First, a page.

Birdman (aka The Unexpected Virtue of Ignorance) review by Mark McPherson - Cinema Paradiso
The premise of Birdman will immediately be noted for its meta casting of the lead. Michael Keaton (who previously played Batman) plays Riggan Thompson, a washed up actor who was once the star of a superhero epic, Birdman. With those days behind him, Riggan attempts to helm his very own stage production of the novel What We Mean When We Talk About Love. But the Birdman persona never leaves Riggan’s presence, influencing his image and his mental state. On it’s surface, the story appears as a sound idea for a comedy in the vein of A Mighty Wind. But I was very surprised to find this picture to be more of a roller coaster character study on an egotistical actor and the despicable people who surround him.
When Riggan isn’t running around the theater trying to prevent his play from turning into a disaster, he’s in his dressing room wrestling with the voice of Birdman knocking him down. The gravely voice stuck in his head keeps telling him that he’ll only fade out into obscurity and that this play is a waste of time and money. The rest of the people who surround the production do not help him either. His lawyer (Zach Galifanakis) manipulates the actor into going along with the play to prevent the loss of money over Riggan’s sanity. His daughter (Emma Stone) reaffirms his pathetic life as both an aged actor and a terrible father. His lead talent for the play (Edward Norton) looks down on him as a celebrity who does not belong on the stage. And the local theater critic (Lindsay Duncan), who Riggan might have believed would be the one person who will judge him solely on his work, informs him ahead of time that she’ll strike him down in her review before the play even begins. Everyone is against him including his own inner voices.
And yet Birdman is still a comedy in an off-beat sense of one man coming to terms with mortality in the twilight of his acting career. It’s an amusing train-wreck of how everything behind the scenes goes awry from short-fused actors to wardrobe malfunctions. While those gags work, the film is at its best when it’s functioning on Riggan's personality and psychological state. He is an infinitely interesting character in how he perceives himself and interacts with others. Around his fans, he smiles and signs autographs. Around his family, he stammers and grows overly emotional. Around his crew, he explodes with frustration and rage both quiet and untamed. All of the accumulated pressures amount to a wounded man losing far more control than he realizes. Meanwhile, Birdman flexes his feathers in the background, reminding Riggan of a place where he could make millions and always be welcomed.
The mind battles Riggan has with Birdman are certainly one of the highlights of the film with Michael Keaton fighting against himself. He imagines that he has psychic powers, using his mind to move objects and trash his dressing room. At one point Riggan is given a shining vision of what he left behind; a world of epic explosions and computer-generated bad guys that was his license to print millions of dollars. Naturally, going for a theater career, he wanted to leave all that behind. But realizing that this was his legacy brings some minor reassurance to his project that appears doomed to fail from all sides.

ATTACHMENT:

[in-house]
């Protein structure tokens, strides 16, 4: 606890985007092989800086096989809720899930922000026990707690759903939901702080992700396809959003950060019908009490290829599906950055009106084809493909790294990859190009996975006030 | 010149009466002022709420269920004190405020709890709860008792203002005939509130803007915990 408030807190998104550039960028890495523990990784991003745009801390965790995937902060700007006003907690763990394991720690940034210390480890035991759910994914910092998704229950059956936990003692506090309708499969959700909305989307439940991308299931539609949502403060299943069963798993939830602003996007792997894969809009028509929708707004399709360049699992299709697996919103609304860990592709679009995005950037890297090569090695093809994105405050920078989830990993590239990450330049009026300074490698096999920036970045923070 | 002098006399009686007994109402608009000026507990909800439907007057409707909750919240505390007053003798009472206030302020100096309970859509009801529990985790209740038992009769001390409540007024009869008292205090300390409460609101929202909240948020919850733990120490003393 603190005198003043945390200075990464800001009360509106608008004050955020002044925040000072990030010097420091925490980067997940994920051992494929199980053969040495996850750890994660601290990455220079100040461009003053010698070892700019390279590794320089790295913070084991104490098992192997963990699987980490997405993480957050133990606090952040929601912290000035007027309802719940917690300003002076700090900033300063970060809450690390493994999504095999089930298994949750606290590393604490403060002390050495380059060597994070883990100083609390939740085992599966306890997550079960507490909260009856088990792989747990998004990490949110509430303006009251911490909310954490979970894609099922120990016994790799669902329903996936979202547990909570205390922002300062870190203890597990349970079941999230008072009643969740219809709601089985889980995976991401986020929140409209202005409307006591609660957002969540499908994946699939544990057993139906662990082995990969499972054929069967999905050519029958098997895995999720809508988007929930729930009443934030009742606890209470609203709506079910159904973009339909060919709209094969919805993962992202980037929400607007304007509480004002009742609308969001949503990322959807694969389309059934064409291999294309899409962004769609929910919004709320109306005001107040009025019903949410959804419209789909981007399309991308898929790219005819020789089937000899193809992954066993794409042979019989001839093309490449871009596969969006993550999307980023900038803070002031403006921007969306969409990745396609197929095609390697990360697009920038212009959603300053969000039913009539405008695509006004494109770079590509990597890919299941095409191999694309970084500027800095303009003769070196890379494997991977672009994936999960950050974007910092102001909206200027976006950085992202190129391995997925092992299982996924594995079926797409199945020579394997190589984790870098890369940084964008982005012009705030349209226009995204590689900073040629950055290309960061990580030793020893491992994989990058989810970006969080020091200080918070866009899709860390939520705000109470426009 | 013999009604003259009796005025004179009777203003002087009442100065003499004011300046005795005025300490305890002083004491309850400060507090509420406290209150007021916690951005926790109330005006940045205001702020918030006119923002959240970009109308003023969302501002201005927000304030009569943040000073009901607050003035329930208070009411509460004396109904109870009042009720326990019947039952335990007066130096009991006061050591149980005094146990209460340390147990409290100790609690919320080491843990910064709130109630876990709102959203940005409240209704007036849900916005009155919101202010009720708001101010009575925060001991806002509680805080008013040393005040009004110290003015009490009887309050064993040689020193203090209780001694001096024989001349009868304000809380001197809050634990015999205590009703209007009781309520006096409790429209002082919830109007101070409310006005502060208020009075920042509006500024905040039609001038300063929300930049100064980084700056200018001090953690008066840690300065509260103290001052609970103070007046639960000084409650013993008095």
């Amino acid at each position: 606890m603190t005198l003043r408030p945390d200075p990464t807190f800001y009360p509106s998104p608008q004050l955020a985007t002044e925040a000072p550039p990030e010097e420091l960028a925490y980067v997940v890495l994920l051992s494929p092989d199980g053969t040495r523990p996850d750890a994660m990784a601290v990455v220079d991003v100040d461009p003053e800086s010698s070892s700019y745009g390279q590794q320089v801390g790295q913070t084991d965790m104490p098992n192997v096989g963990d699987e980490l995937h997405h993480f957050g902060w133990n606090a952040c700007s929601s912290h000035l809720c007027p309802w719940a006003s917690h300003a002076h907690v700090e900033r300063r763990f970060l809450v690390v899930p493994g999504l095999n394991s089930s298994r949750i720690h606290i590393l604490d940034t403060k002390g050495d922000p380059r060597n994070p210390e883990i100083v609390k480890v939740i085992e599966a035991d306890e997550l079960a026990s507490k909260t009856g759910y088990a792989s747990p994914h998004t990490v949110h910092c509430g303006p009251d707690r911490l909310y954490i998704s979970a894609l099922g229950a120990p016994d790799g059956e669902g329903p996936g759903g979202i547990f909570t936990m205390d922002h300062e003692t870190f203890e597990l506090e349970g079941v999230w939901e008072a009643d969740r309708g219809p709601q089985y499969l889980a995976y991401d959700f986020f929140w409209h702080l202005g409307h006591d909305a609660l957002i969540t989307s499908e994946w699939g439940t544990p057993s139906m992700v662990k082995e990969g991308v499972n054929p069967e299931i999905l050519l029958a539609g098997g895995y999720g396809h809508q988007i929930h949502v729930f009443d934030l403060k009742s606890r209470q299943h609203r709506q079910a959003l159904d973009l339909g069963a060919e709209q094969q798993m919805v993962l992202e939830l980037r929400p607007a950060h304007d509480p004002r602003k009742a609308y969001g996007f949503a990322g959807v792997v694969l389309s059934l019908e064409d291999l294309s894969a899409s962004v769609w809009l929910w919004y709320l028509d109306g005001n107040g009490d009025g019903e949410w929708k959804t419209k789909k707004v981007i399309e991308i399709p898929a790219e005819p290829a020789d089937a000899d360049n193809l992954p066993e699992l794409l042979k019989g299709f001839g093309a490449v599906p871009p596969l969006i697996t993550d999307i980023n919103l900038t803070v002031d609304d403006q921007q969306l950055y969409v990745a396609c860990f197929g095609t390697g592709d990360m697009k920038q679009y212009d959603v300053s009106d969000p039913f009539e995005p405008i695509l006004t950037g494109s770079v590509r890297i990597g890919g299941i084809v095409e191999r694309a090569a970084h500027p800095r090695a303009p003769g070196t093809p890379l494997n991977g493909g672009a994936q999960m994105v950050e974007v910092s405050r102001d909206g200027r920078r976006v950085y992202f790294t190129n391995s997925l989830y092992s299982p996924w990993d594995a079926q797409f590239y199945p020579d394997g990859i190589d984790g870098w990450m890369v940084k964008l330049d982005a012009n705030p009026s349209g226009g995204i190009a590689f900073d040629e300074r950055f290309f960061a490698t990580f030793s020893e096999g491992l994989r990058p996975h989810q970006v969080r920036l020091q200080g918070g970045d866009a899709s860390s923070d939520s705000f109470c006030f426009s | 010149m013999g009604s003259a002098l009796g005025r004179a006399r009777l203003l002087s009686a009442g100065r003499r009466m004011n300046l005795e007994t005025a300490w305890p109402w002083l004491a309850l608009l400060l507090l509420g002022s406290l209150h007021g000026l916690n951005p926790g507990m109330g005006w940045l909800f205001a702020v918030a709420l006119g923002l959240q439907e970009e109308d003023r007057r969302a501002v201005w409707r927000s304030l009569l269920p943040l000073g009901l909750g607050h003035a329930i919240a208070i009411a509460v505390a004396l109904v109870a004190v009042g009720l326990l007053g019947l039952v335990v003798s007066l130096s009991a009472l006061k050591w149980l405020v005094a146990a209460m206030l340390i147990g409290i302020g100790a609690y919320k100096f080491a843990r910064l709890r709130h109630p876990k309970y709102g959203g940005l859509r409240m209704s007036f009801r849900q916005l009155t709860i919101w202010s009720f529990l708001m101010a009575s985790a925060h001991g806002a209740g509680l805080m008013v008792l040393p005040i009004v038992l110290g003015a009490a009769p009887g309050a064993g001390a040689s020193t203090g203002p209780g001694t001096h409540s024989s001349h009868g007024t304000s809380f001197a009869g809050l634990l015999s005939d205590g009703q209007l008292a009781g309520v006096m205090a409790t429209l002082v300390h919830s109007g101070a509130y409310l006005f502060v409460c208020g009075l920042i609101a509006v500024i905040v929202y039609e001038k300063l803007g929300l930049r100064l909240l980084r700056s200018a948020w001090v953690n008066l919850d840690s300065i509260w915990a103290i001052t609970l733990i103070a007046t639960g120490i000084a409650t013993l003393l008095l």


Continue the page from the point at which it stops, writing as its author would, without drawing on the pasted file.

Birdman was directed by Alejandro González Iñárritu who chose a unique, almost freestyle way of shooting this story. The entire film appears as one long shot with the camera bobbing and weaving between dressing rooms, the stage, the catwalks, the roof, the alleyways and even the nearby bar. When the camera isn’t taking us on the journey, it’s as close as it can possibly get to the actors booming at each other. There are also several quiet moments of transition as when the camera leads us up into the empty backstage hallways, listening to the distant sound of the audience applauding the end of a scene. We know in a few minutes Riggan will be headed through the halls to his dressing room and we’re given a brief breath before being let back into his tense world. There are also some nice little touches throughout as when the jazz drummer conducting the soundtrack is randomly seen in natural spots like city streets and unnatural locations like the theater break room.
Whenever Riggan looks in the dressing room mirror, the one thing that catches our eyes the most is a taped quote that reads “a thing is a thing, not what is said of that thing.” It applies to the general theme of the characters, but I believe it also applies to the ambiguous ending. No matter how others may attempt to rationalize or explain away the reasoning, it doesn’t change what is actually up on screen. What Birdman leaves on screen is an unforgettable and intellectually challenging experience in a one-of-a-kind character study. Featuring a cast you can’t take your eyes off of with cinematography that makes you regret blinking, this is one of the smartest comedies of the year that digs its talons in and never lets go.